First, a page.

I have yet to buy my Dream House – I’m OK with that

dream house

The average price of a new home as of September 2019 was about $363,000. About 65% of Americans own a home.

However, the great majority of homeowners are people aged between 50 and 65, and over.

Older Americans are more likely to have good credit, fix-incomes and pensions, savings, and good credit.

Everything needed to maintain a home.

After all, the dream of home ownership, often called the last investment of a lifetime, is to own it for at least 10 years.

Or, for a lifetime. When you pay off a mortgage, you own your own.

Even before owning it, you can use its value to leverage loans through a homeowner insurance policy.

Or, you can bequeath it to relatives in a will or sell it for a big profit after retiring and downsizing.

Owning a home is a great way to make money by taking on tenants.

There is so much that you can do with a well-maintained house as a personal finance vehicle.

However, home ownership, especially a brand-new home, is out of reach for young people and working-class people.

Owning a home valued $100,000 or cheaper is not the same. Like many people, I’ve dealt with those kinds of homes.

Those homes are fixer-uppers at best. They require constant attention, repair, and aesthetic maintenance.

You can’t charge high rent to tenants for low value homes.

They are not dream homes. They are not the kind of homes we dream of when we think about home ownership.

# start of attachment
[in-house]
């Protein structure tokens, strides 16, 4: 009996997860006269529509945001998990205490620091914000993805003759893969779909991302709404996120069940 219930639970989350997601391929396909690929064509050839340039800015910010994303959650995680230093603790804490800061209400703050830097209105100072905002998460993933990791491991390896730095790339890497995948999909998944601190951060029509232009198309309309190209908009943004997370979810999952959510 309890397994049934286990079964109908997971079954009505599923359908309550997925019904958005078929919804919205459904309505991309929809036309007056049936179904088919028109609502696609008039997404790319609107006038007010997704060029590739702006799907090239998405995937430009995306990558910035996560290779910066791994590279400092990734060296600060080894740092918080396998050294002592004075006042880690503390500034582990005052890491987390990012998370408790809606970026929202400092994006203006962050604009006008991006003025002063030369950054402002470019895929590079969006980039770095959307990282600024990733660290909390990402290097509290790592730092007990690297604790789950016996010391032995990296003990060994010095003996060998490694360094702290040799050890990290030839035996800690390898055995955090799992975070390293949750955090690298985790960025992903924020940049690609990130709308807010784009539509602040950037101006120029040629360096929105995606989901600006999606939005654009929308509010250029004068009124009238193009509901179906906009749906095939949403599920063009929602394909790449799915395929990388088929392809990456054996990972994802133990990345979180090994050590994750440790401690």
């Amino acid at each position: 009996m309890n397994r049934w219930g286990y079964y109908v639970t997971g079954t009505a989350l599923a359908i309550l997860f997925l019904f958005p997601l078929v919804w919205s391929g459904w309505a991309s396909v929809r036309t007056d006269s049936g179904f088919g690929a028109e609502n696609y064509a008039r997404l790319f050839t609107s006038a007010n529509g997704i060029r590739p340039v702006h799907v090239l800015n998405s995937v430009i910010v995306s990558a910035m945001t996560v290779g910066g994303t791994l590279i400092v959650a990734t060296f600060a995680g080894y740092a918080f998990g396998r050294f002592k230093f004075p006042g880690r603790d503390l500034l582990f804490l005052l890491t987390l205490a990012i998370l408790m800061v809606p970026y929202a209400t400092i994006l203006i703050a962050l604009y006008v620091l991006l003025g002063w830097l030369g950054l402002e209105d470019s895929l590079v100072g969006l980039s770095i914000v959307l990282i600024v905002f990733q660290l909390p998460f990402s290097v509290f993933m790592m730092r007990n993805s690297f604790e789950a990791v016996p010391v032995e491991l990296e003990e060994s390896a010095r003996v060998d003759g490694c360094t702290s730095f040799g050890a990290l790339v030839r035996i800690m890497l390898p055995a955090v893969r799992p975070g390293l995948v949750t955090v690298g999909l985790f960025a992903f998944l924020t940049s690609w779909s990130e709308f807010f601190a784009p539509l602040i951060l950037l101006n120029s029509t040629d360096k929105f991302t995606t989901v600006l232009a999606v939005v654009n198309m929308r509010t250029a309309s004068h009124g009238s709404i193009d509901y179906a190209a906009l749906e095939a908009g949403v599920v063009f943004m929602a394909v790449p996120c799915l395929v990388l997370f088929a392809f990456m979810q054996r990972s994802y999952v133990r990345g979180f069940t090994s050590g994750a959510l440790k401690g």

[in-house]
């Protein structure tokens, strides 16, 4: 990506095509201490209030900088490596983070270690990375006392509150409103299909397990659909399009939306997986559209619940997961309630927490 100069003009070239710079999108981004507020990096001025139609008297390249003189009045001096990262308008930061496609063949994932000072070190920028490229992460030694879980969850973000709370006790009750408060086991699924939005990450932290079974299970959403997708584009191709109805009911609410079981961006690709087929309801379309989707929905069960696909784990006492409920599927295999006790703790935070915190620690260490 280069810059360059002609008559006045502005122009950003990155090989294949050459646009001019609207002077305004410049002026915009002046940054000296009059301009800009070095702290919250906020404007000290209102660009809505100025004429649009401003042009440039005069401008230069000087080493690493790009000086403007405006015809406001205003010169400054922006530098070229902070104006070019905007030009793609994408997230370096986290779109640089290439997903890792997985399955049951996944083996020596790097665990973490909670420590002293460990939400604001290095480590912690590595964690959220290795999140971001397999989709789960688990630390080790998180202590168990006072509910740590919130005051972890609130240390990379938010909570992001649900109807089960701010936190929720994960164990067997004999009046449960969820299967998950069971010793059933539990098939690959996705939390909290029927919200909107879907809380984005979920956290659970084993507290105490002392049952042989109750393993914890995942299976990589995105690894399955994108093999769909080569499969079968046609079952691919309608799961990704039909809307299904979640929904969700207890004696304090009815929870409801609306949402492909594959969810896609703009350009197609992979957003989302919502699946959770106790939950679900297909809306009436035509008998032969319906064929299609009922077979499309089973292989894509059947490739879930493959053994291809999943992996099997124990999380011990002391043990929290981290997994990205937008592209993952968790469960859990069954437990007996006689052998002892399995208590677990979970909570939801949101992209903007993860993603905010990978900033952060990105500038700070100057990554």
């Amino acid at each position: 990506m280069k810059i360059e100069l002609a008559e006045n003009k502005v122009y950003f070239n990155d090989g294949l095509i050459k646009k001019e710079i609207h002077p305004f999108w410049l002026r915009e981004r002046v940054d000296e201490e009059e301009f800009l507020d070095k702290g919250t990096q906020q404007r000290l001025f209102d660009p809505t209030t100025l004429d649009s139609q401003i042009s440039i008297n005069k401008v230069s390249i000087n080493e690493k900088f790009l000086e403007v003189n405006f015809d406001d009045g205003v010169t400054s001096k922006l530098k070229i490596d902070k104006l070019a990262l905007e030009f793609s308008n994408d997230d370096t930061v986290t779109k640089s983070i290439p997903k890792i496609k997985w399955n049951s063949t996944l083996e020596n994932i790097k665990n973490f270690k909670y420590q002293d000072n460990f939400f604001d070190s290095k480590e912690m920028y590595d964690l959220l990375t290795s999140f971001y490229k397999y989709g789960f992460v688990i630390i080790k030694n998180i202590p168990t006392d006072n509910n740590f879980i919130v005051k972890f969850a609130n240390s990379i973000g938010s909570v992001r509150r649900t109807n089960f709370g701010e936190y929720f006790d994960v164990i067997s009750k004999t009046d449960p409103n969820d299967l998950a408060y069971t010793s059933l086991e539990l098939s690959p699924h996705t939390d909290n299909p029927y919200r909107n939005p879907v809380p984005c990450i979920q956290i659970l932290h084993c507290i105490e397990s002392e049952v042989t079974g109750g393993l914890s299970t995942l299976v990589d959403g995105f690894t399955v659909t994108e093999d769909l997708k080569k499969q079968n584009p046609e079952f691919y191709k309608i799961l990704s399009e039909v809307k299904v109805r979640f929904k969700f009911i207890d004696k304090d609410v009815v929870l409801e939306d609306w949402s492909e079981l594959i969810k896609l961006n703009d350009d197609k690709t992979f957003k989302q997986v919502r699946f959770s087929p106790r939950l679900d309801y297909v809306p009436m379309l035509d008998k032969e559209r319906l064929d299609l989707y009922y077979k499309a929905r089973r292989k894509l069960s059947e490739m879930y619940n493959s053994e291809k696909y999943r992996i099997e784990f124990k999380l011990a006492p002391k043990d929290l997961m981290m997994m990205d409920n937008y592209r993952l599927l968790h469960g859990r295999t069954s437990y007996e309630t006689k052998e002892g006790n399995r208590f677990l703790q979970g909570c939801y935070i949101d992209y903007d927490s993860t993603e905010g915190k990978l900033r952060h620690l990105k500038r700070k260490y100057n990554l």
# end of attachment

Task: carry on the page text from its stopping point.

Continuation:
So, I have put that ideal on the back burner for the long term for multiple reasons.

Can You Pay For It Now Or Will You Worry About It Later?

I don’t make enough money to maintain a house right. A house needs constant care and time sacrifices.

The average mortgage payment can be anywhere from $1,000 to $3,500 monthly depending on the value of the house and where its located.

If a house is of low value, always in need of constant repairs, and you don’t make enough money to keep up with maintenance, then monthly costs will progressively get out of your reach to handle them.

This situation is what’s commonly referred to as a, “Money Pit.”

As we get older, it’s only natural to compare our own successes against peers.

I stopped doing that a long time ago.

One of my friends nearly had a breakdown because his car was repossessed. His identity was that of a driver. He couldn’t afford the car, but he was so embarrassed at the idea of everyone he knew knowing this.

I have another friend with a family who is burdened with shamed because he had to sell his house and downsize to a 2-bedroom apartment.

Life is what you make it.

I’m going to focus on making my credit better, saving more money, and launching my small-scale business.

It’s easier to keep a house if you already have the finances to maintain it.

I don’t know when I will own my dream house.

I’m OK with that.

Read More

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